Grading improv… isn’t that anti-improv??
As an educator, it’s a strange thing… if improvisation is simply making stuff up, then it logically follows that you should be allowed to do anything you want and nothing is really “wrong” …right??
But what if you are a teacher, teaching improvisation, and need to give a grade for the sake of measuring progress? Do you give everyone a 100% or A+ just for for trying? We could do this of course, but in my opinion we would miss a great teaching opportunity, as I’ve found that a little constructive encouragement, at just the right time, can do great things! I will put forth my ideas on this tricky subject below and would LOVE to hear your comments on this!
<<:::I feel that this is also an important enough topic for me to set this post up for unlimited public view and not limit it to just our All Access Pass Fiddle Jam Institute members.::>>>
There might be many points, details, and skills associated with various levels of improvisation. Here at FJi I generally teach jamming in three levels of difficulty (Jammer, Gigger, and Artist), and there is much room for variation and interpretation within these levels, but let’s examine, for example’s sake, our Level 101/Jammer Level that only requires a student to improvise in a “one scale fits all” approach. This approach is what is featured in my Fiddle Jam book and a majority of FJi lessons* and is my favorite thing to teach, as I see such life-changing results for fiddlers and the classically trained who are generally phobic of getting “off the page!”
*There is no shame in this level by the way, see my experience in the Jazz/Rock group Gamalon. We took the one chord/one scale approach to a very high level!
- Firstly, any grading of improv would require a discussion about what actually makes good improv. This could be quite subjective, but there are probably many elements that we may or may not all agree on, like: pitch and technique (in my opinion two of the least important in this subject!), or more “in-the-ear-of-the-beholder” subjects like: dynamics, phrasing, rhythm, emotional content, groove, authority, etc… in the educational setting, this becomes a great “teachable moment” as there would need to be a discussion about each of these elements, and each student would need to experiment with each one a bit before-hand to get a grasp of how to apply them in improv.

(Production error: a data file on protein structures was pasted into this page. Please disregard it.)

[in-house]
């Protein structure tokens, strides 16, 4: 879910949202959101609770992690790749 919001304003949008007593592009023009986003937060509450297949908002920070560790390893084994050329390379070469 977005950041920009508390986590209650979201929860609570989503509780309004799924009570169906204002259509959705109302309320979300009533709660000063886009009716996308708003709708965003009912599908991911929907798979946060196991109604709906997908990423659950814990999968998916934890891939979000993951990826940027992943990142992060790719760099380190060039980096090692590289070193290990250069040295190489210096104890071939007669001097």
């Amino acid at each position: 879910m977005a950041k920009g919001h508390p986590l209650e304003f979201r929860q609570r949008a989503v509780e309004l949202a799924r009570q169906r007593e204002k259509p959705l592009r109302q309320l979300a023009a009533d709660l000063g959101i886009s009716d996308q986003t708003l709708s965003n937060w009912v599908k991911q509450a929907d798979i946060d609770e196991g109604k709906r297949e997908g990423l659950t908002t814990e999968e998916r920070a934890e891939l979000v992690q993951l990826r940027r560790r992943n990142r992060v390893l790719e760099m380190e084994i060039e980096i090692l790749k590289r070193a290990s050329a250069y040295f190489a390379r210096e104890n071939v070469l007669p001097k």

- I propose that the grading of improvisation, since it is so subjective, be done in three segments. The first segment of the grade would be provided by the instructor (largely based on effort and attitude), the second segment would be judged by the student them selves in a self-honest assessment of what percentage of what they just played were they confidently “taking ‘heavenly dictation’ vs. just flailing their fingers about?”** and the third segment being judged by their peers, as in: “how well did your classmate hold up to our improvisational “measuring points?”
**We of course, are all well aware that in a grading and performance environment, there might be the temptation for the student to “cheat” and give themselves a 100% merely to boost their overall grade. I think this is probably still OK, and yet another teachable moment, as the student will have continuing cause for some self reflection, and be even more in touch with themselves for the experience. Possibly we can put forth this idea that a 100% is not allowed, as no one is really THAT tapped in ever? How about we make it so this portion of the grade can only be 99%? Add to the discussion below!
Let examine each of these in more detail together in the comments below!!
Some ideas for discussion:
- positive environment of self honesty and supportive groups
- rhythmic themes and variations
- improvising with a partner
- improvising 2nd fiddle in support of a lead
- playing matching scales to their chords vs. blues riffs over the top
- compositional approaches
- predetermining an “arch” of the solo
- space (rests)
- ????… please add more!